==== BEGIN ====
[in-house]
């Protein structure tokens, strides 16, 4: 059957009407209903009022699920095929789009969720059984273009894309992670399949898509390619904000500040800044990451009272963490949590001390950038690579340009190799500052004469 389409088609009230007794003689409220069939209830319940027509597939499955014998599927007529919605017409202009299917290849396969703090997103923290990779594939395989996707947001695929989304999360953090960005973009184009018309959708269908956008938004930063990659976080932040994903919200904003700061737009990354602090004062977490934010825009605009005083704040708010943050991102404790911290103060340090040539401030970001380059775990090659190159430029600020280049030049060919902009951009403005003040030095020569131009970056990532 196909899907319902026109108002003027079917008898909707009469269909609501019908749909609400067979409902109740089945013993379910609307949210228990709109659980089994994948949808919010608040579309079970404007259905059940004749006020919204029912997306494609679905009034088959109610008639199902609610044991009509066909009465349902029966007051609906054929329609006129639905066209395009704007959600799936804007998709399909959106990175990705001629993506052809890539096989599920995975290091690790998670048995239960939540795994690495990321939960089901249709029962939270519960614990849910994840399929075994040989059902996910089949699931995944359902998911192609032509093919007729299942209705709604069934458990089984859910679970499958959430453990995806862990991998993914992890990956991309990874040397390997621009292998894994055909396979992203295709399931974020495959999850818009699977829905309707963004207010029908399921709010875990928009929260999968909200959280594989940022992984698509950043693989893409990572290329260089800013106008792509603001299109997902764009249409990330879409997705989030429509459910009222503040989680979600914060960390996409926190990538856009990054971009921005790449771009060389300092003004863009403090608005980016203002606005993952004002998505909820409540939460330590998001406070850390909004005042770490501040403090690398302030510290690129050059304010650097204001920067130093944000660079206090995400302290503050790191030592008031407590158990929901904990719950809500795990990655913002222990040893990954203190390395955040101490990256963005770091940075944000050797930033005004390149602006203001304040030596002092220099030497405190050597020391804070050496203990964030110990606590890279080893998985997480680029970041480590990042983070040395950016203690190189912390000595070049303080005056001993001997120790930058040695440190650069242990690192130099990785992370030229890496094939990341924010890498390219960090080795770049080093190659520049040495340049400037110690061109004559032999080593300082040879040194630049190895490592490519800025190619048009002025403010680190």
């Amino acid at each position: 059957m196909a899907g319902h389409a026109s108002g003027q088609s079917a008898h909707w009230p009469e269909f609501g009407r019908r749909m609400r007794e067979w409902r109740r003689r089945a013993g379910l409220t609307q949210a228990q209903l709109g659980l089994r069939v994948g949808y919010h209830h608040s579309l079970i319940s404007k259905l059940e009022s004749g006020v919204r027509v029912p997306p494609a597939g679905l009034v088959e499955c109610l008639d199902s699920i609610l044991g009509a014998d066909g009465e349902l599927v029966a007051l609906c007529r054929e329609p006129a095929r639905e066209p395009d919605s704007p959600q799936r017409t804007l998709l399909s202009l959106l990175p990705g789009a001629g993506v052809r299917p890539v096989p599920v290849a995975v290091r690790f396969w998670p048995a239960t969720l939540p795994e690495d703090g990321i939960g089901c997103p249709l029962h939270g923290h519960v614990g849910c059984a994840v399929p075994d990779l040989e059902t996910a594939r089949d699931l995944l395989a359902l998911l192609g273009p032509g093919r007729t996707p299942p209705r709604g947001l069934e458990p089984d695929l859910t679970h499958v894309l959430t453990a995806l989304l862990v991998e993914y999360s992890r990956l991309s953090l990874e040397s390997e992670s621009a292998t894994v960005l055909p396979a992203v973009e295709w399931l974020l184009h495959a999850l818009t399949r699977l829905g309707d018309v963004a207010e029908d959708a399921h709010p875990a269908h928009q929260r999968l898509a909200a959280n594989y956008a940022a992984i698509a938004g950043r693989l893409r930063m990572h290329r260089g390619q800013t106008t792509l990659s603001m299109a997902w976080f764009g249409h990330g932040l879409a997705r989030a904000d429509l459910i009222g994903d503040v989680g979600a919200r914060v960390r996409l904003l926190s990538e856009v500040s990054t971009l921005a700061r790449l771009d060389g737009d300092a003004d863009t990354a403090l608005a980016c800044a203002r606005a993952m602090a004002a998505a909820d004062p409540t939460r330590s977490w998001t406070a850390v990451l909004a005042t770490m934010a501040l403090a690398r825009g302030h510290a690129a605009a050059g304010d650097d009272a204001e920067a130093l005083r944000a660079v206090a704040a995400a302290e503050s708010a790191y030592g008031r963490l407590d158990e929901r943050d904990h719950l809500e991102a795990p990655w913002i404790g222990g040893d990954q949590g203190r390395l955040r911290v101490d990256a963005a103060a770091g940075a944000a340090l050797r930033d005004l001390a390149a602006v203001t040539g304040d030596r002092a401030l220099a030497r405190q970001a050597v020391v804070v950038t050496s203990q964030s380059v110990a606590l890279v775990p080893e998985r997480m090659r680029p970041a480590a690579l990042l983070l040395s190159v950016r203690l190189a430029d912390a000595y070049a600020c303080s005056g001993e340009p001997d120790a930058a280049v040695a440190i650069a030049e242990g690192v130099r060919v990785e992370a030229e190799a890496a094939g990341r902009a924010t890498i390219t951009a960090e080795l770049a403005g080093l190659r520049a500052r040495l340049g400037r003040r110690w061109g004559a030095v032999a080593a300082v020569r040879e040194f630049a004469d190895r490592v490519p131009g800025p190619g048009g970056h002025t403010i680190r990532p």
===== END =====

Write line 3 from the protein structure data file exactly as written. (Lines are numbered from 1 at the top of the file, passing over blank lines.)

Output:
């Amino acid at each position: 059957m196909a899907g319902h389409a026109s108002g003027q088609s079917a008898h909707w009230p009469e269909f609501g009407r019908r749909m609400r007794e067979w409902r109740r003689r089945a013993g379910l409220t609307q949210a228990q209903l709109g659980l089994r069939v994948g949808y919010h209830h608040s579309l079970i319940s404007k259905l059940e009022s004749g006020v919204r027509v029912p997306p494609a597939g679905l009034v088959e499955c109610l008639d199902s699920i609610l044991g009509a014998d066909g009465e349902l599927v029966a007051l609906c007529r054929e329609p006129a095929r639905e066209p395009d919605s704007p959600q799936r017409t804007l998709l399909s202009l959106l990175p990705g789009a001629g993506v052809r299917p890539v096989p599920v290849a995975v290091r690790f396969w998670p048995a239960t969720l939540p795994e690495d703090g990321i939960g089901c997103p249709l029962h939270g923290h519960v614990g849910c059984a994840v399929p075994d990779l040989e059902t996910a594939r089949d699931l995944l395989a359902l998911l192609g273009p032509g093919r007729t996707p299942p209705r709604g947001l069934e458990p089984d695929l859910t679970h499958v894309l959430t453990a995806l989304l862990v991998e993914y999360s992890r990956l991309s953090l990874e040397s390997e992670s621009a292998t894994v960005l055909p396979a992203v973009e295709w399931l974020l184009h495959a999850l818009t399949r699977l829905g309707d018309v963004a207010e029908d959708a399921h709010p875990a269908h928009q929260r999968l898509a909200a959280n594989y956008a940022a992984i698509a938004g950043r693989l893409r930063m990572h290329r260089g390619q800013t106008t792509l990659s603001m299109a997902w976080f764009g249409h990330g932040l879409a997705r989030a904000d429509l459910i009222g994903d503040v989680g979600a919200r914060v960390r996409l904003l926190s990538e856009v500040s990054t971009l921005a700061r790449l771009d060389g737009d300092a003004d863009t990354a403090l608005a980016c800044a203002r606005a993952m602090a004002a998505a909820d004062p409540t939460r330590s977490w998001t406070a850390v990451l909004a005042t770490m934010a501040l403090a690398r825009g302030h510290a690129a605009a050059g304010d650097d009272a204001e920067a130093l005083r944000a660079v206090a704040a995400a302290e503050s708010a790191y030592g008031r963490l407590d158990e929901r943050d904990h719950l809500e991102a795990p990655w913002i404790g222990g040893d990954q949590g203190r390395l955040r911290v101490d990256a963005a103060a770091g940075a944000a340090l050797r930033d005004l001390a390149a602006v203001t040539g304040d030596r002092a401030l220099a030497r405190q970001a050597v020391v804070v950038t050496s203990q964030s380059v110990a606590l890279v775990p080893e998985r997480m090659r680029p970041a480590a690579l990042l983070l040395s190159v950016r203690l190189a430029d912390a000595y070049a600020c303080s005056g001993e340009p001997d120790a930058a280049v040695a440190i650069a030049e242990g690192v130099r060919v990785e992370a030229e190799a890496a094939g990341r902009a924010t890498i390219t951009a960090e080795l770049a403005g080093l190659r520049a500052r040495l340049g400037r003040r110690w061109g004559a030095v032999a080593a300082v020569r040879e040194f630049a004469d190895r490592v490519p131009g800025p190619g048009g970056h002025t403010i680190r990532p």